I’ve heard it my entire life. It’s the philosophy that led to the purchase of my Chi flat iron, and instigated my quest for a Dyson. It’s more than marketing, it’s an irrefutable reality. The right tool for the right job really does make a tremendous difference.
As I’ve stated previously, I’m in the middle of a Sewing “Do Over”. I’ve been dedicated in my pursuit of basic sewing competency. And truthfully, it’s been incredibly frustrating. It’s like I’ve taken the whole concept of “do over” literally. I’ve had to do the same tasks over and over.
Several years ago when I began my sewing quest, I purchased the best machine I felt I could afford. I researched a little, and one Sunday night at 9pm, I went to Walmart and purchased a Singer Fashion Mate 7256. It was packed with features and I paid $199.00 for it.
It seemed fine. I’ve been so challenged as a seamstress that the equipment seemed like a superfluous concern. Then one day, it broke. I took it to the local sewing machine repairman and he fixed it quickly and cheaply. He was a very nice man and explained the repair he had made on the machine. As it turned out, he had worked for Singer for thirty years and had an encyclopedic knowledge of the Singer product history. He explained to me that the machines now have plastic internal components and that both their durability and functionality are not what they once were. He had repaired my machine by replacing one of these plastic components-one with a track record of breaking with routine use. Bummer. My nearly new machine broke because I used it. From that day forward, the blush was off the rose.
Suddenly, I noticed that my machine would not cleanly back stitch. Every seam would begin and end in a bit of a snarl. And sewing through multiple thicknesses? Forget it. It would sputter and stall. I began to wonder, what if I’m not the only problematic variable in this sewing equation? What if the machine is making sewing harder than it has to be?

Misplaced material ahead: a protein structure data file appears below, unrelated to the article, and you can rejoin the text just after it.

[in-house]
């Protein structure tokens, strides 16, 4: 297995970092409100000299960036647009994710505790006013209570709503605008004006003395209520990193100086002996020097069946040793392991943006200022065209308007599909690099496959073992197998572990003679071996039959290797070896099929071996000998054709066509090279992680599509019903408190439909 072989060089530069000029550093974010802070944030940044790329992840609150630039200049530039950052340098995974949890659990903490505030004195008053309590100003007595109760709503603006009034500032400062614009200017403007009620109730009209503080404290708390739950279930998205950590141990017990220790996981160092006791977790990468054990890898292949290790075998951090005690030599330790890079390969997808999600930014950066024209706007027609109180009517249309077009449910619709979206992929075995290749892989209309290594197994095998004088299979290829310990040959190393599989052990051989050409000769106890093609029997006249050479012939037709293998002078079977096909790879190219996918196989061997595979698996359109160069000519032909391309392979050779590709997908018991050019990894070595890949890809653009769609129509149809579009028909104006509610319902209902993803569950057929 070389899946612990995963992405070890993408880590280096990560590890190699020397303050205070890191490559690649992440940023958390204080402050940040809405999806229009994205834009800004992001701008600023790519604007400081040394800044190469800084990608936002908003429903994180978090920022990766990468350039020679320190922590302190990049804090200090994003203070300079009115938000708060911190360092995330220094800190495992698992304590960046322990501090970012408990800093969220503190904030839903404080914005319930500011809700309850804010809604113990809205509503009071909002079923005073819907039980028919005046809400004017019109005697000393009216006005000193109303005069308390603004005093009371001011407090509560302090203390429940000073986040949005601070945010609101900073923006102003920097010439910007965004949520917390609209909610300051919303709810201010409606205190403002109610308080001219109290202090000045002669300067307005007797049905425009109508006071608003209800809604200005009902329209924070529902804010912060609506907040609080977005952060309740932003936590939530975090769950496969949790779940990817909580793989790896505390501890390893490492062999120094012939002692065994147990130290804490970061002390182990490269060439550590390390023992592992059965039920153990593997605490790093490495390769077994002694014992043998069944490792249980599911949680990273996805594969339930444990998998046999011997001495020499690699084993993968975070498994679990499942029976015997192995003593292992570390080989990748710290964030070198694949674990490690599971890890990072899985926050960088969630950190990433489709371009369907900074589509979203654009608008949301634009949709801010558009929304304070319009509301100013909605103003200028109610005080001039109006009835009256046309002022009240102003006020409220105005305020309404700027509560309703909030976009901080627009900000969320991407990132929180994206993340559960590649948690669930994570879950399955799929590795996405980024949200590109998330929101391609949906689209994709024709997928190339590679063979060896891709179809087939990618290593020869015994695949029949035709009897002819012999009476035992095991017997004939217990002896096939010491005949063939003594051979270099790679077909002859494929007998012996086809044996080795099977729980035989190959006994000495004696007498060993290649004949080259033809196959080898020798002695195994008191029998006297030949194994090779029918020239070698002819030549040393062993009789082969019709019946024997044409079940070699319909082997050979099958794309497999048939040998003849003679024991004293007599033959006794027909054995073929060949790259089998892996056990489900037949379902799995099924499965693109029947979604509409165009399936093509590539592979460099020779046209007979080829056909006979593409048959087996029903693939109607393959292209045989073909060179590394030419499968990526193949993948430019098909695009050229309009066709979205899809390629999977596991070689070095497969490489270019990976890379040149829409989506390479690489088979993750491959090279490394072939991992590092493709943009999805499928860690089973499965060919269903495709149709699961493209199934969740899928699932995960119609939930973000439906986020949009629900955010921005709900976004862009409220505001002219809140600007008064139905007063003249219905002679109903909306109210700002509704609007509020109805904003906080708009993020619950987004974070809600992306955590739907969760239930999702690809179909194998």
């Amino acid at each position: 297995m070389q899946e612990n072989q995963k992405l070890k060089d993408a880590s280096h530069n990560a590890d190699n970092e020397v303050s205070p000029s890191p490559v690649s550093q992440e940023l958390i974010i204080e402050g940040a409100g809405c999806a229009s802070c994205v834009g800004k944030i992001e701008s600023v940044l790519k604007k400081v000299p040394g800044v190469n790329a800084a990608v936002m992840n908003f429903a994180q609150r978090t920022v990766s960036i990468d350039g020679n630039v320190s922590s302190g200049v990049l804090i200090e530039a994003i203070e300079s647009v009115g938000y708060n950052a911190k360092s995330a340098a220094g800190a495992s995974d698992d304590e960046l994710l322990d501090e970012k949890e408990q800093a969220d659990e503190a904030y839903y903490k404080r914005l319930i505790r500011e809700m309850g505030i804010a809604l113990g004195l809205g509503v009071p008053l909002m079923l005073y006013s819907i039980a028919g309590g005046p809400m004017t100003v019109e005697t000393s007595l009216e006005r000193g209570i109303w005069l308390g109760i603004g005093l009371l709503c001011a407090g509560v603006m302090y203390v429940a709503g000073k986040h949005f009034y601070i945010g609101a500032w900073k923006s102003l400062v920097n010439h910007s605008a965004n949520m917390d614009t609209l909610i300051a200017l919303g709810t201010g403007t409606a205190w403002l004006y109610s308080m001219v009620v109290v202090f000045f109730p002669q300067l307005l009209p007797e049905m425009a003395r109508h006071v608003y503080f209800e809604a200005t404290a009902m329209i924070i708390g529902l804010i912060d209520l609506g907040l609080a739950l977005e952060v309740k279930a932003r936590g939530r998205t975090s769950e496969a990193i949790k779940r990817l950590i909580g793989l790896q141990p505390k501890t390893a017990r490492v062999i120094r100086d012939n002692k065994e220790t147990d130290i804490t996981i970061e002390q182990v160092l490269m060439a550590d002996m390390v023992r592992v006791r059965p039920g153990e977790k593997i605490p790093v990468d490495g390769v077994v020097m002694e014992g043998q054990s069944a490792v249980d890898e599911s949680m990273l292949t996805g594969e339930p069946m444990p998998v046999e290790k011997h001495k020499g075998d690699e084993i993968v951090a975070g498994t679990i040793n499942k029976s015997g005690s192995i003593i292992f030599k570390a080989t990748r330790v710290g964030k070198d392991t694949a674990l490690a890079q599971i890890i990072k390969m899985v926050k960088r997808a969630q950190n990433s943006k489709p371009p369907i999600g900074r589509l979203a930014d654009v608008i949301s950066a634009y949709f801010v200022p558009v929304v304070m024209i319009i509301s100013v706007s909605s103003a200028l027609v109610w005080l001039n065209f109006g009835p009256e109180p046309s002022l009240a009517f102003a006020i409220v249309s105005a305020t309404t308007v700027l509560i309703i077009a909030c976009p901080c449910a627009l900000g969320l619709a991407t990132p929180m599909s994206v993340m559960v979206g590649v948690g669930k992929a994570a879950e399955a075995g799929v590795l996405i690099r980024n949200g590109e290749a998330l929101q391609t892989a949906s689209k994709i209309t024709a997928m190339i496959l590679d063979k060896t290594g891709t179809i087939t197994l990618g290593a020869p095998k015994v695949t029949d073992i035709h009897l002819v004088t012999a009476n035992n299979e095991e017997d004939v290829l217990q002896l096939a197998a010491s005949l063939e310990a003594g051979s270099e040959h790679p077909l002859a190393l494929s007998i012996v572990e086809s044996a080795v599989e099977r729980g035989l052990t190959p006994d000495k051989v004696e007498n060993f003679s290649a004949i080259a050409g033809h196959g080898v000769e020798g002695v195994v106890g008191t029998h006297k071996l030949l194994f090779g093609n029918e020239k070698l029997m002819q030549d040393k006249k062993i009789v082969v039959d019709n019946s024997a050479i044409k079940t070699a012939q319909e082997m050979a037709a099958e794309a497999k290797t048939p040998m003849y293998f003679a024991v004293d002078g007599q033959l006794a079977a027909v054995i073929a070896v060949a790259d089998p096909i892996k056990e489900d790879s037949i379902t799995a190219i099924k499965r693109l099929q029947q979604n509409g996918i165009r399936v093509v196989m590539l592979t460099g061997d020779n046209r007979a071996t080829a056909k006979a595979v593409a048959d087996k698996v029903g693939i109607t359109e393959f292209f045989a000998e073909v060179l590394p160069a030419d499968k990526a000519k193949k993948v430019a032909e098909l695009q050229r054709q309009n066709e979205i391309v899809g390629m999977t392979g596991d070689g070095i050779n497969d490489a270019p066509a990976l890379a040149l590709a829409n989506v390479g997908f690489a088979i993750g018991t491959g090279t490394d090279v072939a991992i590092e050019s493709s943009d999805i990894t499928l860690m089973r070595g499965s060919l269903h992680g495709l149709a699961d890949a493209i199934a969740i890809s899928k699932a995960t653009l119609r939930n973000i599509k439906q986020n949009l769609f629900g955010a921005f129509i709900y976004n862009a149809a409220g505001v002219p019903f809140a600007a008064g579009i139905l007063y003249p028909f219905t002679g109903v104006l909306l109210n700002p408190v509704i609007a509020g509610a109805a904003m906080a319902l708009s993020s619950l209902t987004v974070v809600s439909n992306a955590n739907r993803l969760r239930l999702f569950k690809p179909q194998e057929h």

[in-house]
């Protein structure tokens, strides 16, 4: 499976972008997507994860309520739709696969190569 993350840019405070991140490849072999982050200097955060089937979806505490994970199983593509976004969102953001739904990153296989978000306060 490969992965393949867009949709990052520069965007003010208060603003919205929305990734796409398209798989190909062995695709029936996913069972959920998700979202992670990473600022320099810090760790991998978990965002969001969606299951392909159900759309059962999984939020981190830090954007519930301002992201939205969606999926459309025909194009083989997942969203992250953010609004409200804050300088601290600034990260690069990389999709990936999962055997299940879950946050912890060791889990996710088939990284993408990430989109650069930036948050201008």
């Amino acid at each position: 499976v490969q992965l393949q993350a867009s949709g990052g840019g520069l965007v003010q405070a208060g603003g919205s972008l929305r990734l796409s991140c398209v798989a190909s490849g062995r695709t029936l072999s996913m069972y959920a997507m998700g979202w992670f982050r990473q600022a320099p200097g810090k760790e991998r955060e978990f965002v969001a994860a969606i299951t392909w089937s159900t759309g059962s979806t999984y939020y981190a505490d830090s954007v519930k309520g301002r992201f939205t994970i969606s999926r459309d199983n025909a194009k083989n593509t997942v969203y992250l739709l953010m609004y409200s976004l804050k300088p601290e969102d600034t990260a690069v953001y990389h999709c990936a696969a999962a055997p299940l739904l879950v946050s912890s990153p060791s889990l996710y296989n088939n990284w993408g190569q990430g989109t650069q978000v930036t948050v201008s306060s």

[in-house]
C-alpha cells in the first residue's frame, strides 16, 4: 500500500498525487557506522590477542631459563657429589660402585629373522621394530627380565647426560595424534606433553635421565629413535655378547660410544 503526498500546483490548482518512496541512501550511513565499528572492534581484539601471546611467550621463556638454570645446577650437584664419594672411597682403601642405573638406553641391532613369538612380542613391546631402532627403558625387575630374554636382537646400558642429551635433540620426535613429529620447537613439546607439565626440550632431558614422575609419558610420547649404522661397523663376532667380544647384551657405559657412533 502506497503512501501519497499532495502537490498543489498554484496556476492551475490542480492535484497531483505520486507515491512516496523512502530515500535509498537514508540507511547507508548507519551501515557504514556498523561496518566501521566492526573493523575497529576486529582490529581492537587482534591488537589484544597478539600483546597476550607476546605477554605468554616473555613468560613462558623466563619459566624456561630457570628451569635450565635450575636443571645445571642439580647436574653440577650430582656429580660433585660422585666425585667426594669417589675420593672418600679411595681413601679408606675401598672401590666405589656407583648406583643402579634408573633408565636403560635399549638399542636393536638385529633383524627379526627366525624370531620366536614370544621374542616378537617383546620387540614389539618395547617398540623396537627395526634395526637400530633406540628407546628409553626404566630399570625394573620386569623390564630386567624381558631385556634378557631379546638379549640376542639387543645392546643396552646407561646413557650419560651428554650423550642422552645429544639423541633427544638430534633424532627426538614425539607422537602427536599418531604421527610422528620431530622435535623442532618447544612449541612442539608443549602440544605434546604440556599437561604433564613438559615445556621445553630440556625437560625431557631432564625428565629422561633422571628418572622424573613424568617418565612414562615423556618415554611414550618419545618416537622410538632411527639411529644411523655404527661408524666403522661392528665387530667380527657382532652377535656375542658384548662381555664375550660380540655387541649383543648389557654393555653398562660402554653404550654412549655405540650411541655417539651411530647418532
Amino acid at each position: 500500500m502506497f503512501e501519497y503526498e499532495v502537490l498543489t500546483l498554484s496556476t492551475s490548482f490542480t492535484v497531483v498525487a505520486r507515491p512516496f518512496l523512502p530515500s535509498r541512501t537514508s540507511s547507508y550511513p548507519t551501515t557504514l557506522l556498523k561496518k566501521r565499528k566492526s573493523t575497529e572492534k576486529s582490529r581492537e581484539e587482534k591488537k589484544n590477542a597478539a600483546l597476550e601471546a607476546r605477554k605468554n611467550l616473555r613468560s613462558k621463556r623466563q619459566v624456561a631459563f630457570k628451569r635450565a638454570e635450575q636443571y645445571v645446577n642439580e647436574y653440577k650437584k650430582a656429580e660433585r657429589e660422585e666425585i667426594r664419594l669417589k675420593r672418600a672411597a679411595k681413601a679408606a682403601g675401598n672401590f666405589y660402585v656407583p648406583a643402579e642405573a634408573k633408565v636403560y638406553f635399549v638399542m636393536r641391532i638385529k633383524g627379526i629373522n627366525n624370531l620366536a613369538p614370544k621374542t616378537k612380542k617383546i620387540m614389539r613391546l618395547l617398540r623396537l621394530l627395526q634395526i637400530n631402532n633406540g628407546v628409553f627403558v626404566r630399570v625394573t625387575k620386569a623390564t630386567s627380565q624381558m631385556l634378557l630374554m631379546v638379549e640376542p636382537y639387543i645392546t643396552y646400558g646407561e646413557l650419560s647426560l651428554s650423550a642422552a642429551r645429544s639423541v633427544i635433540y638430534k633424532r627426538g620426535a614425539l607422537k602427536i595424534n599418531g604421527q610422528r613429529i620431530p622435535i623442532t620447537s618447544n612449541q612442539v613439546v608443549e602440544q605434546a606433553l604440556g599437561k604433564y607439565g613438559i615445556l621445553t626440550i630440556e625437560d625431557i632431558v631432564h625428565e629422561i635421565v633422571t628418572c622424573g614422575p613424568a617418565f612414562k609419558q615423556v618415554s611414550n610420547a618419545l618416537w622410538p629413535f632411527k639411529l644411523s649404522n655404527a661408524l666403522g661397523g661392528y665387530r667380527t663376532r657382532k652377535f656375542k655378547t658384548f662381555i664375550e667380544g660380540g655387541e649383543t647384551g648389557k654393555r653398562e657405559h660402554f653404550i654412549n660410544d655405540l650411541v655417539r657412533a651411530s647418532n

Before I knew it, I was casting surreptitious glances at other machines. I would linger after my daughter’s sewing camp, asking questions of the staff at my local sewing machine dealer. I began to haunt craigslist and ebay, researching machines all the while. I decided that I had made a key error with my initial purchase. I had gone for maximum “features” rather than maximum “function”. I began to focus exclusively on the big three (Bernina, Pfaff, Viking Husquvarna) and exclusively on mechanical machines. By the time I was finished, I almost had myself convinced to go “new” and purchase a new mechanical sewing machine outright. I just couldn’t bring myself to do it, though. Until this sewing “do over” results in some sewing skills, paying retail is just not an option. So I returned to ebay, and with a little time and a little patience, successfully bid for and won a Pfaff in my cheap-o price range.
Ta-da! The Pfaff Hobby 1042. The current generation equivalent is an 1142, but here’s the deal, I don’t care. I purchased this machine, had it serviced, and bought half a dozen additional, special-function presser feet for about the same price I paid for my Singer.
Back stitching?…Fabulous, no problem….Multiple thicknesses of fabric?…Super.
Suddenly, sewing is a little a easier. My “do over” is a little more do-able.
Seventy stitches? Nope. Not even close.
But it has a good assortment, including stretch stitches and a one-step buttonhole. So let me sum up by re-stating…The Right Tool for the Right Job. Sweet!